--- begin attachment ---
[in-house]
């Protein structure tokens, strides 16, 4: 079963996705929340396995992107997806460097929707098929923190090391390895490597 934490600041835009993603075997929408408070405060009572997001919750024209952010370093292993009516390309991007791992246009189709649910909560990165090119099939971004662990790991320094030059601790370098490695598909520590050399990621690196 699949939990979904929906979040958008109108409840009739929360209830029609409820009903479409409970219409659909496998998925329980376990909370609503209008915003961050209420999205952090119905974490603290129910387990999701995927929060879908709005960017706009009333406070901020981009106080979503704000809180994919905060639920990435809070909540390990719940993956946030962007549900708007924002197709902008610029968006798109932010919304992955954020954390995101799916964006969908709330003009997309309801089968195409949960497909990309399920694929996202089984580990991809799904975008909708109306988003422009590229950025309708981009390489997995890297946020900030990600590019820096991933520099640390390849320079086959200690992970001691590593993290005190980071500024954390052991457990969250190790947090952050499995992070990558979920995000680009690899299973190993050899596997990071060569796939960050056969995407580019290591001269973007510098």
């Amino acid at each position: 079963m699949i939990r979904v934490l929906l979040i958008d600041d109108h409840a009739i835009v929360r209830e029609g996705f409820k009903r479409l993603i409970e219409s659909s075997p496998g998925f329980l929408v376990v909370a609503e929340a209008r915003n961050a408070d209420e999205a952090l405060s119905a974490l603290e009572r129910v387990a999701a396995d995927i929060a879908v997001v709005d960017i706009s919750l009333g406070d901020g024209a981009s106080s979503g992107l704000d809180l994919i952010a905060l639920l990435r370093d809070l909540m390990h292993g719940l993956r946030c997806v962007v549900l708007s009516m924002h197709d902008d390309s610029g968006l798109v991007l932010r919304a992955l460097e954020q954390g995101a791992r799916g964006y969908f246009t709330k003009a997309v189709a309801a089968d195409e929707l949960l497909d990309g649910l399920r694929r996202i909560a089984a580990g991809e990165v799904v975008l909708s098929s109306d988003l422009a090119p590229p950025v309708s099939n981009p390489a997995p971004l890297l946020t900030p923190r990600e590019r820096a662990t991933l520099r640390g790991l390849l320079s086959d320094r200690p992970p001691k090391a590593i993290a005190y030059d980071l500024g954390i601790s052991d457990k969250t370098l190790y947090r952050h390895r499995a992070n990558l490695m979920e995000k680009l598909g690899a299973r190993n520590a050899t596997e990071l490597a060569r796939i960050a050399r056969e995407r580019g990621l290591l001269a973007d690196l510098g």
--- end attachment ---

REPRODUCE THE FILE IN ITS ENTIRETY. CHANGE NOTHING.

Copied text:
[in-house]
């Protein structure tokens, strides 16, 4: 079963996705929340396995992107997806460097929707098929923190090391390895490597 934490600041835009993603075997929408408070405060009572997001919750024209952010370093292993009516390309991007791992246009189709649910909560990165090119099939971004662990790991320094030059601790370098490695598909520590050399990621690196 699949939990979904929906979040958008109108409840009739929360209830029609409820009903479409409970219409659909496998998925329980376990909370609503209008915003961050209420999205952090119905974490603290129910387990999701995927929060879908709005960017706009009333406070901020981009106080979503704000809180994919905060639920990435809070909540390990719940993956946030962007549900708007924002197709902008610029968006798109932010919304992955954020954390995101799916964006969908709330003009997309309801089968195409949960497909990309399920694929996202089984580990991809799904975008909708109306988003422009590229950025309708981009390489997995890297946020900030990600590019820096991933520099640390390849320079086959200690992970001691590593993290005190980071500024954390052991457990969250190790947090952050499995992070990558979920995000680009690899299973190993050899596997990071060569796939960050056969995407580019290591001269973007510098």
């Amino acid at each position: 079963m699949i939990r979904v934490l929906l979040i958008d600041d109108h409840a009739i835009v929360r209830e029609g996705f409820k009903r479409l993603i409970e219409s659909s075997p496998g998925f329980l929408v376990v909370a609503e929340a209008r915003n961050a408070d209420e999205a952090l405060s119905a974490l603290e009572r129910v387990a999701a396995d995927i929060a879908v997001v709005d960017i706009s919750l009333g406070d901020g024209a981009s106080s979503g992107l704000d809180l994919i952010a905060l639920l990435r370093d809070l909540m390990h292993g719940l993956r946030c997806v962007v549900l708007s009516m924002h197709d902008d390309s610029g968006l798109v991007l932010r919304a992955l460097e954020q954390g995101a791992r799916g964006y969908f246009t709330k003009a997309v189709a309801a089968d195409e929707l949960l497909d990309g649910l399920r694929r996202i909560a089984a580990g991809e990165v799904v975008l909708s098929s109306d988003l422009a090119p590229p950025v309708s099939n981009p390489a997995p971004l890297l946020t900030p923190r990600e590019r820096a662990t991933l520099r640390g790991l390849l320079s086959d320094r200690p992970p001691k090391a590593i993290a005190y030059d980071l500024g954390i601790s052991d457990k969250t370098l190790y947090r952050h390895r499995a992070n990558l490695m979920e995000k680009l598909g690899a299973r190993n520590a050899t596997e990071l490597a060569r796939i960050a050399r056969e995407r580019g990621l290591l001269a973007d690196l510098g």